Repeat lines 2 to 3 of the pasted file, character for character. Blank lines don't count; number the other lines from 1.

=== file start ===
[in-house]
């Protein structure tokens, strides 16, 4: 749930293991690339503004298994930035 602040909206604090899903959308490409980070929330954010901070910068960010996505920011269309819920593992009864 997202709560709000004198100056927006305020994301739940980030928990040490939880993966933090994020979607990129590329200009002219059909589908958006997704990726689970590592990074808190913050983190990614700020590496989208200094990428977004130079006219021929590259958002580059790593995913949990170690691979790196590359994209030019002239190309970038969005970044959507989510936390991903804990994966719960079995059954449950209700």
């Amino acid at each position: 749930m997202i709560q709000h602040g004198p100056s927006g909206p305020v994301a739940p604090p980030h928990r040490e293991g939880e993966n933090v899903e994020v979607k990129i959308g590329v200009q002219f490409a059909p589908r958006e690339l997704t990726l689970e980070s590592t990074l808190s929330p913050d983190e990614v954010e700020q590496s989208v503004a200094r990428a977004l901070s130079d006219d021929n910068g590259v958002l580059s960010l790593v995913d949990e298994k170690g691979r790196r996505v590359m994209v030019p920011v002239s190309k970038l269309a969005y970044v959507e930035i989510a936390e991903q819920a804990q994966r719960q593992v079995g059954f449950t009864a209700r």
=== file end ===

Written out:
């Protein structure tokens, strides 16, 4: 749930293991690339503004298994930035 602040909206604090899903959308490409980070929330954010901070910068960010996505920011269309819920593992009864 997202709560709000004198100056927006305020994301739940980030928990040490939880993966933090994020979607990129590329200009002219059909589908958006997704990726689970590592990074808190913050983190990614700020590496989208200094990428977004130079006219021929590259958002580059790593995913949990170690691979790196590359994209030019002239190309970038969005970044959507989510936390991903804990994966719960079995059954449950209700």
């Amino acid at each position: 749930m997202i709560q709000h602040g004198p100056s927006g909206p305020v994301a739940p604090p980030h928990r040490e293991g939880e993966n933090v899903e994020v979607k990129i959308g590329v200009q002219f490409a059909p589908r958006e690339l997704t990726l689970e980070s590592t990074l808190s929330p913050d983190e990614v954010e700020q590496s989208v503004a200094r990428a977004l901070s130079d006219d021929n910068g590259v958002l580059s960010l790593v995913d949990e298994k170690g691979r790196r996505v590359m994209v030019p920011v002239s190309k970038l269309a969005y970044v959507e930035i989510a936390e991903q819920a804990q994966r719960q593992v079995g059954f449950t009864a209700r």